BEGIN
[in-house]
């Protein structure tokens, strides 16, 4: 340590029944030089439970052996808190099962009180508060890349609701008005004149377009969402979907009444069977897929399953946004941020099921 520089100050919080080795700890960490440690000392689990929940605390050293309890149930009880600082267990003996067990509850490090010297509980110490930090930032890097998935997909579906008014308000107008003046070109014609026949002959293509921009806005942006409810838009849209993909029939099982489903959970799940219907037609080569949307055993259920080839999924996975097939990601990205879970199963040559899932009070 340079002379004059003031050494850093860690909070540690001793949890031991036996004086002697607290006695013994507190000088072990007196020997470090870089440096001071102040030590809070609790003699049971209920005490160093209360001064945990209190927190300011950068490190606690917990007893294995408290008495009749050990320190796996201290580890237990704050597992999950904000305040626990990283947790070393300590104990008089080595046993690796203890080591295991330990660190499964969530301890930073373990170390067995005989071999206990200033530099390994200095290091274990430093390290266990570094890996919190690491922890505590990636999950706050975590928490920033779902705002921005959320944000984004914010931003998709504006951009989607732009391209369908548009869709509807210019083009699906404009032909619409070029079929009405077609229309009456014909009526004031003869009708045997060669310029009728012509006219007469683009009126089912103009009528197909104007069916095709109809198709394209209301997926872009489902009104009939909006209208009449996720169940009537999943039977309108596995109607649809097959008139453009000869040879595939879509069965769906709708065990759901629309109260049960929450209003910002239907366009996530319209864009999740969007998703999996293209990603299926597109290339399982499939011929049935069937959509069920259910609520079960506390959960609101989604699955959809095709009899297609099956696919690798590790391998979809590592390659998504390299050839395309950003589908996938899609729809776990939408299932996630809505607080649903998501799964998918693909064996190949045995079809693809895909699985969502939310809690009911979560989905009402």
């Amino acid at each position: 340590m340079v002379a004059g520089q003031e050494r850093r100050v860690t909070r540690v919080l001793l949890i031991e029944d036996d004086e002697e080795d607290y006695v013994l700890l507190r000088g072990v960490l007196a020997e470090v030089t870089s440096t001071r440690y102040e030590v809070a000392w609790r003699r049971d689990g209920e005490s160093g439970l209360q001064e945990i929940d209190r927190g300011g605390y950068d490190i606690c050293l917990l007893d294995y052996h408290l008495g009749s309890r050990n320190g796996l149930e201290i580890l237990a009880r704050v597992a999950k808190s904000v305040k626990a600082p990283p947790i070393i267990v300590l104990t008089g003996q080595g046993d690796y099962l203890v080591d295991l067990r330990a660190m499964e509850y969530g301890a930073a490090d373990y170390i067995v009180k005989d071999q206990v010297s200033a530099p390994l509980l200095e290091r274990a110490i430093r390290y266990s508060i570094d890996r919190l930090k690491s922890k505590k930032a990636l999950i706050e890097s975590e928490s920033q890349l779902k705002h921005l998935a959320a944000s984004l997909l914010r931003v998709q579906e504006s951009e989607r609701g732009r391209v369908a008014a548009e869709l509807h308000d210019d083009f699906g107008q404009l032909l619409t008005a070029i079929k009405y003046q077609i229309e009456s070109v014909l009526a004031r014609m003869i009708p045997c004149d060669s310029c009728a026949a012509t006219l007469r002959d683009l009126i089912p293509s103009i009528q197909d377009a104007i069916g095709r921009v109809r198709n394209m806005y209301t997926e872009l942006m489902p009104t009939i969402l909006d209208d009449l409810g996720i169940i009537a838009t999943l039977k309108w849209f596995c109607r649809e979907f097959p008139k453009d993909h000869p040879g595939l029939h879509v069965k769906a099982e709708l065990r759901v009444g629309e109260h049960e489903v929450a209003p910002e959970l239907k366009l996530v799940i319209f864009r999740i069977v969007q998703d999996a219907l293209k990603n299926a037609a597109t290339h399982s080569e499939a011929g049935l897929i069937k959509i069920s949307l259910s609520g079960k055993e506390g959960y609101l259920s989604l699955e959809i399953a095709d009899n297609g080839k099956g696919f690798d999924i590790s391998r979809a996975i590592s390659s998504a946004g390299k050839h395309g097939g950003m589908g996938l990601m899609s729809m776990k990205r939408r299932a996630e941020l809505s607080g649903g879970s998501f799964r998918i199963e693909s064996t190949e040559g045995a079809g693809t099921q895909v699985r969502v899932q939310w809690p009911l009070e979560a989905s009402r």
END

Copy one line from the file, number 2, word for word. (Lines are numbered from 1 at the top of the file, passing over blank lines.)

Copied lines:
């Protein structure tokens, strides 16, 4: 340590029944030089439970052996808190099962009180508060890349609701008005004149377009969402979907009444069977897929399953946004941020099921 520089100050919080080795700890960490440690000392689990929940605390050293309890149930009880600082267990003996067990509850490090010297509980110490930090930032890097998935997909579906008014308000107008003046070109014609026949002959293509921009806005942006409810838009849209993909029939099982489903959970799940219907037609080569949307055993259920080839999924996975097939990601990205879970199963040559899932009070 340079002379004059003031050494850093860690909070540690001793949890031991036996004086002697607290006695013994507190000088072990007196020997470090870089440096001071102040030590809070609790003699049971209920005490160093209360001064945990209190927190300011950068490190606690917990007893294995408290008495009749050990320190796996201290580890237990704050597992999950904000305040626990990283947790070393300590104990008089080595046993690796203890080591295991330990660190499964969530301890930073373990170390067995005989071999206990200033530099390994200095290091274990430093390290266990570094890996919190690491922890505590990636999950706050975590928490920033779902705002921005959320944000984004914010931003998709504006951009989607732009391209369908548009869709509807210019083009699906404009032909619409070029079929009405077609229309009456014909009526004031003869009708045997060669310029009728012509006219007469683009009126089912103009009528197909104007069916095709109809198709394209209301997926872009489902009104009939909006209208009449996720169940009537999943039977309108596995109607649809097959008139453009000869040879595939879509069965769906709708065990759901629309109260049960929450209003910002239907366009996530319209864009999740969007998703999996293209990603299926597109290339399982499939011929049935069937959509069920259910609520079960506390959960609101989604699955959809095709009899297609099956696919690798590790391998979809590592390659998504390299050839395309950003589908996938899609729809776990939408299932996630809505607080649903998501799964998918693909064996190949045995079809693809895909699985969502939310809690009911979560989905009402």